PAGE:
GWYNNE BLOG: Why fracking cannot come at expense of our environmental standards

FrackingLabour will force a vote in Parliament later today (Monday 26th January) to prevent any shale gas developments in the UK unless serious loopholes in the environmental and safety regulations are immediately closed.

 

It should be simple common sense that shale gas extraction should not be allowed to go ahead anywhere in the UK without a proper system of robust regulation and comprehensive inspection. But the Coalition has chosen to ignore genuine and legitimate concerns about the current framework – indeed, David Cameron appears to be prepared to accept shale gas at any cost.

Labour first pointed out flaws in the current regulation back in March 2012 – since then we’ve won concessions from the Government on proper seismic monitoring, well-by-well disclosure of frack fluid and protections for water supplies, but very significant and serious gaps remain. Worse still, the Tories and Lib Dems are stubbornly opposed to further regulation, despite the clear evidence that it is absolutely necessary.

That’s why the Labour Party have worked with organisations including the RSPB, Friends of the Earth and the Local Government Association, drawing on work by Royal Academy of Engineering and other bodies, and produced a list of 13 necessary conditions to reform the regulatory regime for shale gas. So Labour will vote to prevent any fracking in the UK, until these rigid environmental and safety conditions are put in place.

The conditions cover independent inspection of well integrity, mandatory monitoring for fugitive emissions, a presumption against development in protected areas such as National Parks and other major issues. They represent a comprehensive approach, based on scientific evidence, to bring coherence to the UK’s regulatory framework.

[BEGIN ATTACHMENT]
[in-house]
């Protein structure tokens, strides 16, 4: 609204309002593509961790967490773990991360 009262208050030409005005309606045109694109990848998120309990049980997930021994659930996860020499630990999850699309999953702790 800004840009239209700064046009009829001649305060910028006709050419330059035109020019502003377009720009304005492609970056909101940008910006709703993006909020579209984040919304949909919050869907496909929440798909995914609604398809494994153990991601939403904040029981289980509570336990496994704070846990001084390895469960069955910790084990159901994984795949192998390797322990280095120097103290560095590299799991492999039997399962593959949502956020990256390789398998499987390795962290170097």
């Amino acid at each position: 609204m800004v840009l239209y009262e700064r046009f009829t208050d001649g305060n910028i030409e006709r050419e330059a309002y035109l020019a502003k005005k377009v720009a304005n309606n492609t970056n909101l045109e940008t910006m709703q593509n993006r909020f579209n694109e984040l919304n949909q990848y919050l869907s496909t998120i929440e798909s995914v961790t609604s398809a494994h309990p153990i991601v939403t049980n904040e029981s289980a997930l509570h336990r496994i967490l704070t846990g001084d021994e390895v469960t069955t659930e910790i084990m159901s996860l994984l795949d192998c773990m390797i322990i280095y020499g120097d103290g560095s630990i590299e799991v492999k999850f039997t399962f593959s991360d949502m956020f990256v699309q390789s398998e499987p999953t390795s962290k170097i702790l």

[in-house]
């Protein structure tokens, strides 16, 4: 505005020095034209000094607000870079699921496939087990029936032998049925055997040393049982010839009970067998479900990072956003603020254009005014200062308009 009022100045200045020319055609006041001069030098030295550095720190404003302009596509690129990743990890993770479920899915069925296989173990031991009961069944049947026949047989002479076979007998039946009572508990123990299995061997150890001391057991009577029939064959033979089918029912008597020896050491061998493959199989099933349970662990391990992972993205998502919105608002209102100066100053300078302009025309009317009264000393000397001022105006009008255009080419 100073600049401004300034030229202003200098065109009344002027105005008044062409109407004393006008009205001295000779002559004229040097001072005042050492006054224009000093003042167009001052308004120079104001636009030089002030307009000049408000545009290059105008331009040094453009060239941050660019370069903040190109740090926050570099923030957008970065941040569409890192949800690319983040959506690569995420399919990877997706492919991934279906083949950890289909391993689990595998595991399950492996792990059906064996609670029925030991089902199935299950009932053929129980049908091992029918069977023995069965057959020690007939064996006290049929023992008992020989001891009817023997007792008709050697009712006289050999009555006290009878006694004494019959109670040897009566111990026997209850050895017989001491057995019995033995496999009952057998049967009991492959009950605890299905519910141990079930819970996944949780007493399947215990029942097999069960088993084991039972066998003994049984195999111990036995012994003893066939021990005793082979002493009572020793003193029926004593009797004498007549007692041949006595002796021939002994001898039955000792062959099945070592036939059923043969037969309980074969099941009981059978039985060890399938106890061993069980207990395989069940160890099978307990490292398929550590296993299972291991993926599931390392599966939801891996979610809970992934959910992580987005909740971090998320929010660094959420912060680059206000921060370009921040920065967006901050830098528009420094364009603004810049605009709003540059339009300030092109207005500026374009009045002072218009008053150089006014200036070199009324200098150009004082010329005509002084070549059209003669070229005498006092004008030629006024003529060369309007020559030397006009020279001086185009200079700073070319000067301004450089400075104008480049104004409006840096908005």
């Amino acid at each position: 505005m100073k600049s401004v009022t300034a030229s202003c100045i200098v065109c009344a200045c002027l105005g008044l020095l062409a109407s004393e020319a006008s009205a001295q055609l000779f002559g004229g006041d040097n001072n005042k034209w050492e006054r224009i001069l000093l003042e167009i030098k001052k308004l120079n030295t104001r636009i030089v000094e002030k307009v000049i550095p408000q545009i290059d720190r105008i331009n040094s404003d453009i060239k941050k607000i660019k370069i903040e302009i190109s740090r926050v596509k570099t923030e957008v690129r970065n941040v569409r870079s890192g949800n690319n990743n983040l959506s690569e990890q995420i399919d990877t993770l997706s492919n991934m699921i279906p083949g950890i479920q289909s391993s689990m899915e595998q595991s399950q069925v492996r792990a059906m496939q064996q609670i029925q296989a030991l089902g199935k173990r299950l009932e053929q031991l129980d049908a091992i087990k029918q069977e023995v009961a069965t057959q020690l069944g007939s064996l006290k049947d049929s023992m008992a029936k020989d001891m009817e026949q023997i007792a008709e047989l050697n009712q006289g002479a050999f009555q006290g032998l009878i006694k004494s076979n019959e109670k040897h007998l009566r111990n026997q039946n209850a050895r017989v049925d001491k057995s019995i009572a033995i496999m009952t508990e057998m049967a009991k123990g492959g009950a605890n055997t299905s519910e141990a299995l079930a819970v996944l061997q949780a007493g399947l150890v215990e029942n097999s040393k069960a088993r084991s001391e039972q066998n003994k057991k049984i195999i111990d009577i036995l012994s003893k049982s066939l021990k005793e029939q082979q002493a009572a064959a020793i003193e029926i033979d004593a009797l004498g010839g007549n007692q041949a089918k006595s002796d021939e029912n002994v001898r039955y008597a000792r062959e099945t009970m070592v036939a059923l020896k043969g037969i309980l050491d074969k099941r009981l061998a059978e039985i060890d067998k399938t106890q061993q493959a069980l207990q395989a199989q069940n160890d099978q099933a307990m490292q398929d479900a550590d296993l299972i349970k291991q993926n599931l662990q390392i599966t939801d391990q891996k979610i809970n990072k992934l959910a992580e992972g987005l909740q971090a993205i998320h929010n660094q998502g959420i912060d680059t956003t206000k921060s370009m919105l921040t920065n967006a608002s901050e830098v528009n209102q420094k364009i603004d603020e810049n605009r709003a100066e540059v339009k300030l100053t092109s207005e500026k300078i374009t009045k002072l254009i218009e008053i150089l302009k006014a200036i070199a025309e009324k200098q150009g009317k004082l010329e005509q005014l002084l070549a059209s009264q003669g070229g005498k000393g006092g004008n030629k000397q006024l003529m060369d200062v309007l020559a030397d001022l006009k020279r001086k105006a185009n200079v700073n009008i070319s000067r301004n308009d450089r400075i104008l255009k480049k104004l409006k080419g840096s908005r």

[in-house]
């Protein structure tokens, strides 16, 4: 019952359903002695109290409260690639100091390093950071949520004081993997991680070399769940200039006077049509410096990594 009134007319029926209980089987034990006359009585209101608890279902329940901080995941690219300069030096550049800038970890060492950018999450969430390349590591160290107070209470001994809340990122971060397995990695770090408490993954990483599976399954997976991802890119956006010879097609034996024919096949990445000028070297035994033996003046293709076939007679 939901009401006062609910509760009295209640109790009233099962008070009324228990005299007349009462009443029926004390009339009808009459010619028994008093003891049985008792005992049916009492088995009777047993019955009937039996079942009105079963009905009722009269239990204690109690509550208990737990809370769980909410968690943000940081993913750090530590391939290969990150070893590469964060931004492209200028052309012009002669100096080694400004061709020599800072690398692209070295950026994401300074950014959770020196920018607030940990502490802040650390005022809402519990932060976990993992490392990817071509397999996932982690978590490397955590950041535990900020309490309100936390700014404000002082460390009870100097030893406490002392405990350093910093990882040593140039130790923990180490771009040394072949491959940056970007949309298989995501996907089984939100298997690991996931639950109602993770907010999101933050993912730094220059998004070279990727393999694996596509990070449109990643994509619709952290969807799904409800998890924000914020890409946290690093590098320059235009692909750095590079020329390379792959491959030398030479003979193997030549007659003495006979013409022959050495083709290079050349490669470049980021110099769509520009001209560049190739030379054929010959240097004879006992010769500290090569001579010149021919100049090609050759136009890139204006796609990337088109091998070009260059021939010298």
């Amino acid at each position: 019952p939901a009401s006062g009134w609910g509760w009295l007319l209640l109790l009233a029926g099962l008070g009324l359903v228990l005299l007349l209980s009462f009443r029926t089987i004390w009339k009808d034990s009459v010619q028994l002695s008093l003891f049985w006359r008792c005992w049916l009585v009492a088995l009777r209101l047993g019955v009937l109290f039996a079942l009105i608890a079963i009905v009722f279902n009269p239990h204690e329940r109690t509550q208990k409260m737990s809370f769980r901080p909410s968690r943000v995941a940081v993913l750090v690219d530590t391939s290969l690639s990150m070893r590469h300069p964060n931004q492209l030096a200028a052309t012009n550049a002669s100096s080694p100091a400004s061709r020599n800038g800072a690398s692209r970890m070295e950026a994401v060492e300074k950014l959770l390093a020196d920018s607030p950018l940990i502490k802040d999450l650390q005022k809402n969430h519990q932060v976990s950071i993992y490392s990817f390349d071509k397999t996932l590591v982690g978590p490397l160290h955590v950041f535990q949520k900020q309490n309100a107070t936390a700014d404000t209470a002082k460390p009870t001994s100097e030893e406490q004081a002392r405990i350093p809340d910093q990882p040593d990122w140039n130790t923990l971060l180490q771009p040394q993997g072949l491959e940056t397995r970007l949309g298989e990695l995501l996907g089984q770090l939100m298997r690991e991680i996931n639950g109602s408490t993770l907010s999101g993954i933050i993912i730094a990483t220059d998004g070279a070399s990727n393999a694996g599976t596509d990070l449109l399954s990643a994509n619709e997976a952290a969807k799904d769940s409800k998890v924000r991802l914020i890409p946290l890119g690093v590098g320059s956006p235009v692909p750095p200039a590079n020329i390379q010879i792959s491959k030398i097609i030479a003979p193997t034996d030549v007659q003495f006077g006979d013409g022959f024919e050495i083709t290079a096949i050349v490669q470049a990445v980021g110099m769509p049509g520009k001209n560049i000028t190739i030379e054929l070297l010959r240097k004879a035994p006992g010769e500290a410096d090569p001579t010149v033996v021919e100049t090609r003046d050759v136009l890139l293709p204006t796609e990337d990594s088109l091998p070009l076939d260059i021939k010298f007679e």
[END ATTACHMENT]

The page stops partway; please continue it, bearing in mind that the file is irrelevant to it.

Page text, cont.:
The Tory and Lib Dem opposition to these sensible measures and assurances stem from a near fanatical and ideological faith in the potential benefits of shale gas. 

These have been misleadingly overhyped at every turn. Just one well has been fracked in the UK – in Poland, they drilled almost 100 wells, only to discover that the resource was not economic to extract. Like many ‘gold rushes’, Poland’s shale gas turned out to be a fantasy, their estimated reserves cut by 90%. The lesson from Poland is that by trying to turn shale gas into a silver bullet for all our energy problems, David Cameron is banking on a resource whose potential in the UK is unknown.

Nor would UK shale gas deliver the benefits seen in the US, where widespread production led to falling prices. The geological, regulatory and market conditions of the UK mean that any gas produced will be more expensive to extract and will be sold at the current European price. David McKay, then the Government’s Chief Scientific Advisor, rubbished the argument for lower prices.

But the most important factor for me is that nothing can come at the expense of our environmental standards. That is why I am pleased Labour will vote to prevent any developments of shale gas in the UK unless the Tories and Lib Dems concede to the much needed tightening and fundamental reform of the regulatory regime. 

We are just not going to allow this country to become a guinea pig for the ideological free marketeers when it comes to the issues of fracking.

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